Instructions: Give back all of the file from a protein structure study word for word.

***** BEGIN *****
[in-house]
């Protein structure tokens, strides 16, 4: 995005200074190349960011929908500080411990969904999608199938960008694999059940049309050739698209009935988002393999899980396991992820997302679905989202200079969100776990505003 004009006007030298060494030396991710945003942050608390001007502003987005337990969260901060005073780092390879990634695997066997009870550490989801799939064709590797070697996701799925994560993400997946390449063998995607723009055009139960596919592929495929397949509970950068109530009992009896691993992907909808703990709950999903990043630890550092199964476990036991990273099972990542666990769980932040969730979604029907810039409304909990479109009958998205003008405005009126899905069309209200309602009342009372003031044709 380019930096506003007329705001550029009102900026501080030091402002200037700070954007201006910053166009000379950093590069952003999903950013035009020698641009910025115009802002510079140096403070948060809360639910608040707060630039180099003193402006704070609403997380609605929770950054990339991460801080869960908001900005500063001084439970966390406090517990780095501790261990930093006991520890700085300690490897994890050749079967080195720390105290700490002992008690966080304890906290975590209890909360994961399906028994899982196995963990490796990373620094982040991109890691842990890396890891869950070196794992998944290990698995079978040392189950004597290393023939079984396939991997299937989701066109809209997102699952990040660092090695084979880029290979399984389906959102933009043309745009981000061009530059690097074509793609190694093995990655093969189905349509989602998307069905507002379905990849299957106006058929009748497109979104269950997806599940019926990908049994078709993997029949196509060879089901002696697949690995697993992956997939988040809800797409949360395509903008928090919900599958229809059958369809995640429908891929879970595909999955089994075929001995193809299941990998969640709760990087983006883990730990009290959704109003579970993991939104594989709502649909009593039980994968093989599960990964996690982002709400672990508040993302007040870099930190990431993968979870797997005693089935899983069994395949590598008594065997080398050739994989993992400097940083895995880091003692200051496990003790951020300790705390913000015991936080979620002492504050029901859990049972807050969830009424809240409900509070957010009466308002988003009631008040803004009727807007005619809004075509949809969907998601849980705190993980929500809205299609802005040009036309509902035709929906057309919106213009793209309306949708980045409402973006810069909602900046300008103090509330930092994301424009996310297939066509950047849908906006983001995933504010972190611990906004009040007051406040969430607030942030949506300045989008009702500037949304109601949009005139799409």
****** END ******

[in-house]
């Protein structure tokens, strides 16, 4: 995005200074190349960011929908500080411990969904999608199938960008694999059940049309050739698209009935988002393999899980396991992820997302679905989202200079969100776990505003 004009006007030298060494030396991710945003942050608390001007502003987005337990969260901060005073780092390879990634695997066997009870550490989801799939064709590797070697996701799925994560993400997946390449063998995607723009055009139960596919592929495929397949509970950068109530009992009896691993992907909808703990709950999903990043630890550092199964476990036991990273099972990542666990769980932040969730979604029907810039409304909990479109009958998205003008405005009126899905069309209200309602009342009372003031044709 380019930096506003007329705001550029009102900026501080030091402002200037700070954007201006910053166009000379950093590069952003999903950013035009020698641009910025115009802002510079140096403070948060809360639910608040707060630039180099003193402006704070609403997380609605929770950054990339991460801080869960908001900005500063001084439970966390406090517990780095501790261990930093006991520890700085300690490897994890050749079967080195720390105290700490002992008690966080304890906290975590209890909360994961399906028994899982196995963990490796990373620094982040991109890691842990890396890891869950070196794992998944290990698995079978040392189950004597290393023939079984396939991997299937989701066109809209997102699952990040660092090695084979880029290979399984389906959102933009043309745009981000061009530059690097074509793609190694093995990655093969189905349509989602998307069905507002379905990849299957106006058929009748497109979104269950997806599940019926990908049994078709993997029949196509060879089901002696697949690995697993992956997939988040809800797409949360395509903008928090919900599958229809059958369809995640429908891929879970595909999955089994075929001995193809299941990998969640709760990087983006883990730990009290959704109003579970993991939104594989709502649909009593039980994968093989599960990964996690982002709400672990508040993302007040870099930190990431993968979870797997005693089935899983069994395949590598008594065997080398050739994989993992400097940083895995880091003692200051496990003790951020300790705390913000015991936080979620002492504050029901859990049972807050969830009424809240409900509070957010009466308002988003009631008040803004009727807007005619809004075509949809969907998601849980705190993980929500809205299609802005040009036309509902035709929906057309919106213009793209309306949708980045409402973006810069909602900046300008103090509330930092994301424009996310297939066509950047849908906006983001995933504010972190611990906004009040007051406040969430607030942030949506300045989008009702500037949304109601949009005139799409």